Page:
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Ex-child abuse victim helping women heal
Sherna Alexander-Benjamin was around eight when she was raped for the first time by her father’s friend. He was in his 40s.
“And when he was done he said, ‘I love you’. He told me if I told anyone my stepmother would beat me.
“It was one of the most painful nights I ever experienced in my whole life,” Alexander-Benjamin, 42 now, recalled.
Today, she is founder of the Organisation for Abused and Battered Individuals (OABI) which helps victims of child abuse and domestic violence heal.
“If I could use the debris of my life to help one person or save one child what happened to me was not in vain. I realised the horrific abuse I suffered as a child was not something God approved of but which he allowed so I could use my voice to make people aware how sexual abuse damages a child,” she says.
OABI launched its Victim Advocacy Service Centre and office at 43 Bellsmythe Street, Curepe, in last February and between then and now, 65 victims of domestic violence have come forward for help.
Alexander-Benjamin said the centre was kept busy as there was a lot of child sexual abuse going on in T&T and an increasing amount of domestic violence.
Recalling the first time she was raped, she said the physical pain was so excruciating, she was afraid to urinate, have a bowel movement or even bathe. Her father’s friend had been interfering with her since she was six. “He would come to the house and with a child’s innocence and trust, I would jump on him to play with him.
“The first time he touched me I froze. I didn’t know how to react or what to say,” she recalled.
When her father died the man moved into the Calcutta Street, St James’ house where she lived with her stepmother, brother and another relative. He raped her repeatedly until she was around 15.
“If my stepmother knew, she said nothing. After my father died the man began helping her financially and otherwise.”
Alexander-Benjamin said she and her brother were beaten regularly and severely by her stepmother and she was terrified to say anything.
“One time she beat my brother so badly he could not lie down to sleep. He was falling asleep standing up and I was holding on to his legs so he would not fall.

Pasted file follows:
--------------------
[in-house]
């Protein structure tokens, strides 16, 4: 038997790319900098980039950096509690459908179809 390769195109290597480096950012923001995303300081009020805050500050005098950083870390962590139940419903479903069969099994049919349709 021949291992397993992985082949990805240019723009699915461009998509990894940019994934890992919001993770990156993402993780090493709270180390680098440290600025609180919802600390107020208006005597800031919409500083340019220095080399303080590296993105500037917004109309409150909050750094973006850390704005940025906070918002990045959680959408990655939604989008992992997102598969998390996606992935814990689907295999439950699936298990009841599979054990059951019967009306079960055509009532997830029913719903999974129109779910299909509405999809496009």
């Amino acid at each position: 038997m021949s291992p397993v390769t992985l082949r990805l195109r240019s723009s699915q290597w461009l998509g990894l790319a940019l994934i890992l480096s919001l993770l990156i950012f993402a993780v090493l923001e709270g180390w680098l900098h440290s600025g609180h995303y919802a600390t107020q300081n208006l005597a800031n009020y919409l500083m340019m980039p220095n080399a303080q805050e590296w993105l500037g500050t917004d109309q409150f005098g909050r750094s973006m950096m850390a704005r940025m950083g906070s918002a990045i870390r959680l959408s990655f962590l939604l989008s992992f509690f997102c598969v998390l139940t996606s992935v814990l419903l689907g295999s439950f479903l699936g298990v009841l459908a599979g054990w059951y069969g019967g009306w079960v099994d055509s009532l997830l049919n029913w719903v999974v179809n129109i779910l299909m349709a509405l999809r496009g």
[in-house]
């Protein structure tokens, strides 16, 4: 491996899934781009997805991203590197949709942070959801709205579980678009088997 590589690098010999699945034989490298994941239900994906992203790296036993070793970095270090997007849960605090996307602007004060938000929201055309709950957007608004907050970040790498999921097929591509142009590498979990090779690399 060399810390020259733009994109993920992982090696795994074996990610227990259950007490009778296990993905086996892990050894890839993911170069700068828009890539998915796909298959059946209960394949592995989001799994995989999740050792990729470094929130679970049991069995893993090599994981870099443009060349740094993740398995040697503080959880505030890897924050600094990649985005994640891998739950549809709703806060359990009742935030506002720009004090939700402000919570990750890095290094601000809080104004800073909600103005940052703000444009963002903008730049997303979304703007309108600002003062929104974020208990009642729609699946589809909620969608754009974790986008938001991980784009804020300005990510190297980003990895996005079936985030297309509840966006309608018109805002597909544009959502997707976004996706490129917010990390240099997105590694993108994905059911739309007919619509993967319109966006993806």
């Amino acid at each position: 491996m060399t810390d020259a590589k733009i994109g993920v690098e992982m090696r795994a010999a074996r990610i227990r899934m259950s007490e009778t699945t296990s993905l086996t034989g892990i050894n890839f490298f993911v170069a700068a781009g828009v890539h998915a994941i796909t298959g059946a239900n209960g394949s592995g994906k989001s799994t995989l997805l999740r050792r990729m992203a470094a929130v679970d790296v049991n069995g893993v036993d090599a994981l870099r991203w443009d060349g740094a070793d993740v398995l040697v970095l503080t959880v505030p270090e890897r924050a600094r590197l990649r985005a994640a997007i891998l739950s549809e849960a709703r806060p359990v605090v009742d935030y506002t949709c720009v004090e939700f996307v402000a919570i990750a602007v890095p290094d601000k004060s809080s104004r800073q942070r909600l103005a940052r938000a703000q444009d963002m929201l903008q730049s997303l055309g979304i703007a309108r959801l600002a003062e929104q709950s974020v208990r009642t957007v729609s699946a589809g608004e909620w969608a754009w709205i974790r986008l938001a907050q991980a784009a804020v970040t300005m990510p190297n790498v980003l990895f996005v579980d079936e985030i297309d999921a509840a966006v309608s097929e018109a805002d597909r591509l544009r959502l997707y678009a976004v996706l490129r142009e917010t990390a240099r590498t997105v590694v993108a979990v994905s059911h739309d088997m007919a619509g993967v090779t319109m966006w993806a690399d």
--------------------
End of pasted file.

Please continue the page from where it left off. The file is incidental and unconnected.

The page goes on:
“Once he ran away and spent a week in the bush in Fort George. The police brought him back and he ran away again.
“Our stepmother would hold back food from us and we would go to bed hungry. We had to steal food and carry it into the bathroom to eat it.”
Alexander-Benjamin said as a teenager she became very promiscuous and had many backyard abortions.
“I had the first around 18. I was working in a restaurant by then and paying for them,” she said.
A graduate of St James’ Secondary, she said she went on to work as an assistant with psychiatrist, Dr Ronald John, and started attending church. Her stepmother died and she said she believed the man who abused her was now in a home for the elderly.
“I started to get a sense of healing and I got married. But I had problems with my relationship because I associated love with abuse. One night I bared my soul to God and begged him to heal me.”
Alexander said her prayer was answered and in 2008, she founded OBAI. ”I was alone when I formed it,” she said.
“By the time it was launched in 2011, we had over 200 members and the support of the police, Rape Crisis Centre, doctors, the Institute of Gender Development Studies at URI and so many others.”
Until February this year when they opened their centre, OBAI had been functioning out of a living room in St Augustine.
“We network with organisations, host training workshops for women, do community interventions, counsel victims and guide them to shelters. We attend consultations and make our voices be heard, making recommendations and lobbying for reforms on gender issues.
“One of our members, Crystal Murray, a principal, tutors women for free who want to go back to school,” she said.
Alexander-Benjamin’s work in this field is so respected, she was given a national award in 2014 and the World Bank asked OBAI to assist in compiling a 2016 report on women’s business and the law. She pleaded with citizens to be a little more emphatic and less judgmental towards young girls, and even full women, who may appear promiscuous.
“When you label them as bad women remember, most times, there is always a root cause,” she said.
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